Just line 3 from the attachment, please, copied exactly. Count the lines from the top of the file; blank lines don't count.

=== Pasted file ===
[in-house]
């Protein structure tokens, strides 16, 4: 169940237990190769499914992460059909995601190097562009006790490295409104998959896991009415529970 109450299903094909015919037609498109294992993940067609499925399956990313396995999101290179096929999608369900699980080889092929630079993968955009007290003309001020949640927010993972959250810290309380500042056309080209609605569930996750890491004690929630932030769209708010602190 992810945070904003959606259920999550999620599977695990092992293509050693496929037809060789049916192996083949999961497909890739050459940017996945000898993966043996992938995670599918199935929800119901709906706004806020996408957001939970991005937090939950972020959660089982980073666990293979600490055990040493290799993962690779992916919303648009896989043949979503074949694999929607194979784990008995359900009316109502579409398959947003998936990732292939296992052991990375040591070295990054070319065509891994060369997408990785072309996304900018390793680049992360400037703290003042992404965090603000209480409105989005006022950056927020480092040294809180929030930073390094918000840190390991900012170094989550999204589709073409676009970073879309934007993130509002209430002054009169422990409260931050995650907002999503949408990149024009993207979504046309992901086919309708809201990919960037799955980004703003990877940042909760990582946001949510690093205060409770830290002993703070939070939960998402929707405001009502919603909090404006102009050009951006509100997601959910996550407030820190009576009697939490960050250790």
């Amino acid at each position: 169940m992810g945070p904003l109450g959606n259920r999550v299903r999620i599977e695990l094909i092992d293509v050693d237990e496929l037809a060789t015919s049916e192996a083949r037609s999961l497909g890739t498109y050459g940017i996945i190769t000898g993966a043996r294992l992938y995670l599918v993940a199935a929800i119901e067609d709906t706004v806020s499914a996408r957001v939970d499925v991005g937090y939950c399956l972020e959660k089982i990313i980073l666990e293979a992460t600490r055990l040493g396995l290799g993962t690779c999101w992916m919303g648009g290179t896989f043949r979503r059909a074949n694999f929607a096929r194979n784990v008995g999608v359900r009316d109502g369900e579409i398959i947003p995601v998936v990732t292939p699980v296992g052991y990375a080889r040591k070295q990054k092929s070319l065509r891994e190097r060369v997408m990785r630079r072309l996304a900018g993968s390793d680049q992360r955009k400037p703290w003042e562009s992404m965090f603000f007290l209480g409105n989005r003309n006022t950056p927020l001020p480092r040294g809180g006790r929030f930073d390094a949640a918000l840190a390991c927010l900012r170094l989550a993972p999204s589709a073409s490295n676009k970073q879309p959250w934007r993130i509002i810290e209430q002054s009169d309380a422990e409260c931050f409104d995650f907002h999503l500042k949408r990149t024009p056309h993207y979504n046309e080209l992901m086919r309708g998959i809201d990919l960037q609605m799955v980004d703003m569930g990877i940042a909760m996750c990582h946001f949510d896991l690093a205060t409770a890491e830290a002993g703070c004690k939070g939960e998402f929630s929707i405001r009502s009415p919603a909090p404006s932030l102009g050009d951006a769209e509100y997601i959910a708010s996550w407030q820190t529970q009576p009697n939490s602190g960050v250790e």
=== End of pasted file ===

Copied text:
């Amino acid at each position: 169940m992810g945070p904003l109450g959606n259920r999550v299903r999620i599977e695990l094909i092992d293509v050693d237990e496929l037809a060789t015919s049916e192996a083949r037609s999961l497909g890739t498109y050459g940017i996945i190769t000898g993966a043996r294992l992938y995670l599918v993940a199935a929800i119901e067609d709906t706004v806020s499914a996408r957001v939970d499925v991005g937090y939950c399956l972020e959660k089982i990313i980073l666990e293979a992460t600490r055990l040493g396995l290799g993962t690779c999101w992916m919303g648009g290179t896989f043949r979503r059909a074949n694999f929607a096929r194979n784990v008995g999608v359900r009316d109502g369900e579409i398959i947003p995601v998936v990732t292939p699980v296992g052991y990375a080889r040591k070295q990054k092929s070319l065509r891994e190097r060369v997408m990785r630079r072309l996304a900018g993968s390793d680049q992360r955009k400037p703290w003042e562009s992404m965090f603000f007290l209480g409105n989005r003309n006022t950056p927020l001020p480092r040294g809180g006790r929030f930073d390094a949640a918000l840190a390991c927010l900012r170094l989550a993972p999204s589709a073409s490295n676009k970073q879309p959250w934007r993130i509002i810290e209430q002054s009169d309380a422990e409260c931050f409104d995650f907002h999503l500042k949408r990149t024009p056309h993207y979504n046309e080209l992901m086919r309708g998959i809201d990919l960037q609605m799955v980004d703003m569930g990877i940042a909760m996750c990582h946001f949510d896991l690093a205060t409770a890491e830290a002993g703070c004690k939070g939960e998402f929630s929707i405001r009502s009415p919603a909090p404006s932030l102009g050009d951006a769209e509100y997601i959910a708010s996550w407030q820190t529970q009576p009697n939490s602190g960050v250790e």